This is about to get touchy ya’ll! I have been a stay at home mom for a year and a half now. Prior to that I worked in an ENT clinic as a “nurse” I guess you could say, but my actual title was medical assistant. I worked in the clinic for 2 years after graduating nursing school. I’ve actually been a little ashamed to tell this story. I haven’t publicized my feelings to the world so while you read this let’s just be kind. Also, I am not here to put the clinic or anyone on blast. This is to sort through what I went through as a new mom who worked full time and to shed light on some injustices in the workplace. If you are in a similar situation or know someone who is, I pray that you find closure and do what’s best for you!
Let’s rewind like 8 years when I started nursing school in 2014. When I went into nursing school I knew that this was my path and passion. I thought I always wanted to be a pediatric nurse because I loved kids so much. I began my pediatric rotation in nursing school and I HATED IT. Honestly it was not for me. After I realized that, I was like “what the heck will I do?” That was the turning point in nursing school for me where I realized I didn’t want to be a nurse. I stuck it out the next 2 years and graduated in 2018 with my BSN. I sat for the NCLEX/nursing boards 3 times and failed each time. My heart was not in it. I didn’t want to be a nurse, but I didn’t know what else to do. Immediately after college I landed my job at the ENT Clinic working with a doctor I was close with. I nannied his three kids for 3 years throughout college and I watched them grow. As their family shifted I was there to witness it all and be a rock for the kids. I loved nannying and when the job opportunity came up to work with him in this clinic I couldn’t pass it up because I knew him as a person. This part is where the story and the ending hurts a little bit more.
The first year or so I worked at the clinic it was “fine”. There were some things I didn’t agree with, but you’re not going to agree with everything at a workplace I thought. There were a lot of shifts in the nurses with hiring/quitting/training. I figured that was normal because this is the only job I have ever had. I had a couple weeks of training and then I was thrown out there as the main nurse for my doctor. It wasn’t overwhelming honestly because I caught on easily and I knew my doctor very well from nannying his kids for 3 years. As I became his primary nurse, there was supposed to be another nurse who worked part time, but was on maternity leave at the time. Well about a month after I started she decided that she didn’t want to come back to the clinic so they started the hiring process for a second nurse. Long story short, they hired a male nurse and it started out fine after he was hired. We worked well together at the start and then things slowly got worse.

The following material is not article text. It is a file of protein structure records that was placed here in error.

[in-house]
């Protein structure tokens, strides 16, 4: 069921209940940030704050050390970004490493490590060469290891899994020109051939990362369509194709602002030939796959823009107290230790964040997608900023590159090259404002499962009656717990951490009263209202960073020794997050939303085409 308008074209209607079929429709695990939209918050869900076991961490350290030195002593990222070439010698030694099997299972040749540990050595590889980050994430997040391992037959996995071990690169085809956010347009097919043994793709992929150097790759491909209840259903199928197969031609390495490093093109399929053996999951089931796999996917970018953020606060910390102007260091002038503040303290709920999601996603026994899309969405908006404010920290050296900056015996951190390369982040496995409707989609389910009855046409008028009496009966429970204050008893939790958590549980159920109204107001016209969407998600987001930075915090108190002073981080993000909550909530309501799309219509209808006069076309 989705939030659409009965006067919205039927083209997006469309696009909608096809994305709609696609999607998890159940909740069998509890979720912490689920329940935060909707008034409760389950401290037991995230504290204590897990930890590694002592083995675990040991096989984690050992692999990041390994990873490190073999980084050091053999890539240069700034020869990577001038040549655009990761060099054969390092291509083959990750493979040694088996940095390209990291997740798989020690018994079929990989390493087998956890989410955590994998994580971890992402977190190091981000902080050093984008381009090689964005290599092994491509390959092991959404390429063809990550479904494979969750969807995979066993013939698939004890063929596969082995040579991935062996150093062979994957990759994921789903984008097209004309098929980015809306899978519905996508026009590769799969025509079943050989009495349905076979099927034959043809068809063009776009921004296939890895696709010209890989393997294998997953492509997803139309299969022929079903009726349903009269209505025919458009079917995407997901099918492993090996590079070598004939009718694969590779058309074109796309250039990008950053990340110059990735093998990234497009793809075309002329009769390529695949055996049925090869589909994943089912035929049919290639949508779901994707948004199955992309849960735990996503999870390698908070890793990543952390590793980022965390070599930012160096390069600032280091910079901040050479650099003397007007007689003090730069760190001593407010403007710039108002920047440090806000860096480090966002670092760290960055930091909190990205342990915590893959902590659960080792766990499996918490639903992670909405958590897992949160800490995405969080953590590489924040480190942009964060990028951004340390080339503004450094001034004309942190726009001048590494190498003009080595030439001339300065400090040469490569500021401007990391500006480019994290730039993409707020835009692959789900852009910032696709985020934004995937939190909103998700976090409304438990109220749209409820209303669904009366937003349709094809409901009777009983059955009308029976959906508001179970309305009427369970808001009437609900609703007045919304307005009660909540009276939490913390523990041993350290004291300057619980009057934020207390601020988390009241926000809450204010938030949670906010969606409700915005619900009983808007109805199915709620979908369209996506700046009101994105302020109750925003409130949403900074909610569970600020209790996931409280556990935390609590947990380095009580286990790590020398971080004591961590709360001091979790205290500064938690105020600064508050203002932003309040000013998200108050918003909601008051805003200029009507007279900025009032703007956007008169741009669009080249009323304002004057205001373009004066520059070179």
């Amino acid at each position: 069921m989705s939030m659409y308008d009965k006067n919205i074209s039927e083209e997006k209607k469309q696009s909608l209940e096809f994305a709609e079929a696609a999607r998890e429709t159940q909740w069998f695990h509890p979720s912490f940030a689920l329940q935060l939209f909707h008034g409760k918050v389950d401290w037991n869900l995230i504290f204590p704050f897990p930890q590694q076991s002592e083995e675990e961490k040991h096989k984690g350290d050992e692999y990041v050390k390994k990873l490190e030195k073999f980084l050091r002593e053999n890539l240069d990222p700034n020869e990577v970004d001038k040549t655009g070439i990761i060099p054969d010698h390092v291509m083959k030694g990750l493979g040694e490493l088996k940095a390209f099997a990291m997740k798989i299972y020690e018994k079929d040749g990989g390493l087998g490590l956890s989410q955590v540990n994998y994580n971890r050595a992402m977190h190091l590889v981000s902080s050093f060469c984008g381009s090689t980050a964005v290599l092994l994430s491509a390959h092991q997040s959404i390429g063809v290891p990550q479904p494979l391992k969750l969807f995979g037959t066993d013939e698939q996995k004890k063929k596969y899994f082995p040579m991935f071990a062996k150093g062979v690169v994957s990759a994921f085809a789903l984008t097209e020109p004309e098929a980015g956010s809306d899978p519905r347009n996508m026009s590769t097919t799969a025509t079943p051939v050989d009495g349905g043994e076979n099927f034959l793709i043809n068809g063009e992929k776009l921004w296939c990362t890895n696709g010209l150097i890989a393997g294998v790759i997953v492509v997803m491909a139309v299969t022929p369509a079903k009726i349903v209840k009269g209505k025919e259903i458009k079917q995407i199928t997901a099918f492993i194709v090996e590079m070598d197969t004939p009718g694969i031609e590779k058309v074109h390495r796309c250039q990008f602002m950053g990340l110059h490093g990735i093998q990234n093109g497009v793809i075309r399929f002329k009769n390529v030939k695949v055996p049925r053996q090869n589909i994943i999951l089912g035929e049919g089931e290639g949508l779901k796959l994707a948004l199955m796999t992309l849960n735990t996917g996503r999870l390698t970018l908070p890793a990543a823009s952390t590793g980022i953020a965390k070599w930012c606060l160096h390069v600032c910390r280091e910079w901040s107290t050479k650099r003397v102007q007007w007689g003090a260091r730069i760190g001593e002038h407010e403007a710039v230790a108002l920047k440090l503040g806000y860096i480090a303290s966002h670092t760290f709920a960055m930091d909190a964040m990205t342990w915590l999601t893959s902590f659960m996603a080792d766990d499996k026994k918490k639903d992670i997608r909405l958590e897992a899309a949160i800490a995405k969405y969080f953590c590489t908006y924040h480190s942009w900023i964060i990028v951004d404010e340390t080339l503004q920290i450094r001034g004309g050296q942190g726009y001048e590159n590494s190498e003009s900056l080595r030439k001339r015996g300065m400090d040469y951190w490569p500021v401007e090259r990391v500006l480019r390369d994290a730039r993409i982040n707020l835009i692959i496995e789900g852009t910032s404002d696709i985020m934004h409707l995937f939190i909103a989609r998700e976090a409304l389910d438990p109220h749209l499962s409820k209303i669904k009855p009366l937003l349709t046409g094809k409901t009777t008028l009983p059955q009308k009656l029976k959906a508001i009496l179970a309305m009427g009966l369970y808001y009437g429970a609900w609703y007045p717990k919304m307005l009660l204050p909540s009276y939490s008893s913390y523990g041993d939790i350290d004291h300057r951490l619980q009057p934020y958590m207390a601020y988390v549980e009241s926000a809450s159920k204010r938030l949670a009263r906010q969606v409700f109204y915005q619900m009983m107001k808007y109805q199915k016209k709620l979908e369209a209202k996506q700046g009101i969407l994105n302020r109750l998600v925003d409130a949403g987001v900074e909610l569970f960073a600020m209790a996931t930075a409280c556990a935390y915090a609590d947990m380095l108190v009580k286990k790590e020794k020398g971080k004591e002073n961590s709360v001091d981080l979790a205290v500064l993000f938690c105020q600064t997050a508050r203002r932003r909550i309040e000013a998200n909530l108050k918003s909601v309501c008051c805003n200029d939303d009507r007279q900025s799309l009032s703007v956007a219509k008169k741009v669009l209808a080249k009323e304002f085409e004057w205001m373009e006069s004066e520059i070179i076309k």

I got pregnant in November 2019 and gave birth in August 2019. I took 12 weeks of maternity leave and then started back at work just before Thanksgiving. As a new breastfeeding mom there are some obstacles going back to work full time. Julian started daycare at 3 months and I was pumping and breastfeeding on this new schedule. I would hope in 2020-2021 that employers would understand the importance of pumping. My schedule was working 8 hours a day and pumping twice during the day. It takes a little while to figure out the perfect schedule, ya know? So I would pump in the morning and then at lunch. My lunch time was never the same which can be difficult for a pumping mom as there was more than one of us pumping during the day. pumping in the workplace– this is the pumping law for mothers. Make sure as a pumping mom in the workplace that you know your rights and review your employee handbook. There are multiple reasons why I quit my job so let’s unwrap them…
- Pumping issues: 1. There was a designated “pumping” room, but sometimes it was occupied so then we had to find a different location to pump. Doesn’t that defeat the purpose of a pumping room? We would pump in the CT room, audio room, hearing aid specialists room. At one point one of the nurses had a broken leg and was working there. Like can’t she work at a different desk? 2. The male nurse I worked with would tell me “You can’t pump at that time I need your help.” This happened multiple times. So he was inconvenienced by my pumping? Also, he would passive aggressively say things about me while I was pumping, but would never say anything to my face. This is actually harassment. I complained multiple times and the nurse manager witnessed the disrespect. She stood up for me and it took them months to talk to him and when they did… he basically got a slap on the wrist. 3. The lack of support I received while trying to feed my child was sickening. It always seemed like an inconvenience to someone else and it was like pulling teeth to get someone to step into my position for just 20 minutes. This is a woman’s right and it was not shown where I worked. This whole situation actually almost ended in a lawsuit. Where I worked hired mainly women of child bearing age, where multiple moms needed to pump during work. I hope they have realized how they can better support moms in their clinic.